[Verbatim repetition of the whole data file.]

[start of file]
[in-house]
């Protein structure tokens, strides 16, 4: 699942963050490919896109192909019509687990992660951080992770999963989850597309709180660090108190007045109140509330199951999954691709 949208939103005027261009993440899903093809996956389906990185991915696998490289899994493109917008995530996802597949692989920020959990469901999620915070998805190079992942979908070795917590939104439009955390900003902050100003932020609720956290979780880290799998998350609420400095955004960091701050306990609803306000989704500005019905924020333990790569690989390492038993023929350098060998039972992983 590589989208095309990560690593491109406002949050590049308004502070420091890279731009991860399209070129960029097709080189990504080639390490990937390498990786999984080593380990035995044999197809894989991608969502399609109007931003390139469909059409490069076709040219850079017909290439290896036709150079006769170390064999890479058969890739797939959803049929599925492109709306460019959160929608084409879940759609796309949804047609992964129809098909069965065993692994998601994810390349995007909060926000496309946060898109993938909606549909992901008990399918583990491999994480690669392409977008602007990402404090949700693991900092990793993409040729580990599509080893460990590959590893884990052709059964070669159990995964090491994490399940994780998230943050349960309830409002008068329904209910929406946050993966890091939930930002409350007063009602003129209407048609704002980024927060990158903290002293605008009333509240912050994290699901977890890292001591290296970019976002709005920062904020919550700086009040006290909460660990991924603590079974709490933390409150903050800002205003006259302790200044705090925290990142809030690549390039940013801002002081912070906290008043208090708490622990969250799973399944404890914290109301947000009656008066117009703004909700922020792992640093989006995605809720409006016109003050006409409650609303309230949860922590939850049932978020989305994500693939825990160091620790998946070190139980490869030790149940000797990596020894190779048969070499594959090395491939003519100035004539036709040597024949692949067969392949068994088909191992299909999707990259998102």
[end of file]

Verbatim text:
[in-house]
């Protein structure tokens, strides 16, 4: 699942963050490919896109192909019509687990992660951080992770999963989850597309709180660090108190007045109140509330199951999954691709 949208939103005027261009993440899903093809996956389906990185991915696998490289899994493109917008995530996802597949692989920020959990469901999620915070998805190079992942979908070795917590939104439009955390900003902050100003932020609720956290979780880290799998998350609420400095955004960091701050306990609803306000989704500005019905924020333990790569690989390492038993023929350098060998039972992983 590589989208095309990560690593491109406002949050590049308004502070420091890279731009991860399209070129960029097709080189990504080639390490990937390498990786999984080593380990035995044999197809894989991608969502399609109007931003390139469909059409490069076709040219850079017909290439290896036709150079006769170390064999890479058969890739797939959803049929599925492109709306460019959160929608084409879940759609796309949804047609992964129809098909069965065993692994998601994810390349995007909060926000496309946060898109993938909606549909992901008990399918583990491999994480690669392409977008602007990402404090949700693991900092990793993409040729580990599509080893460990590959590893884990052709059964070669159990995964090491994490399940994780998230943050349960309830409002008068329904209910929406946050993966890091939930930002409350007063009602003129209407048609704002980024927060990158903290002293605008009333509240912050994290699901977890890292001591290296970019976002709005920062904020919550700086009040006290909460660990991924603590079974709490933390409150903050800002205003006259302790200044705090925290990142809030690549390039940013801002002081912070906290008043208090708490622990969250799973399944404890914290109301947000009656008066117009703004909700922020792992640093989006995605809720409006016109003050006409409650609303309230949860922590939850049932978020989305994500693939825990160091620790998946070190139980490869030790149940000797990596020894190779048969070499594959090395491939003519100035004539036709040597024949692949067969392949068994088909191992299909999707990259998102």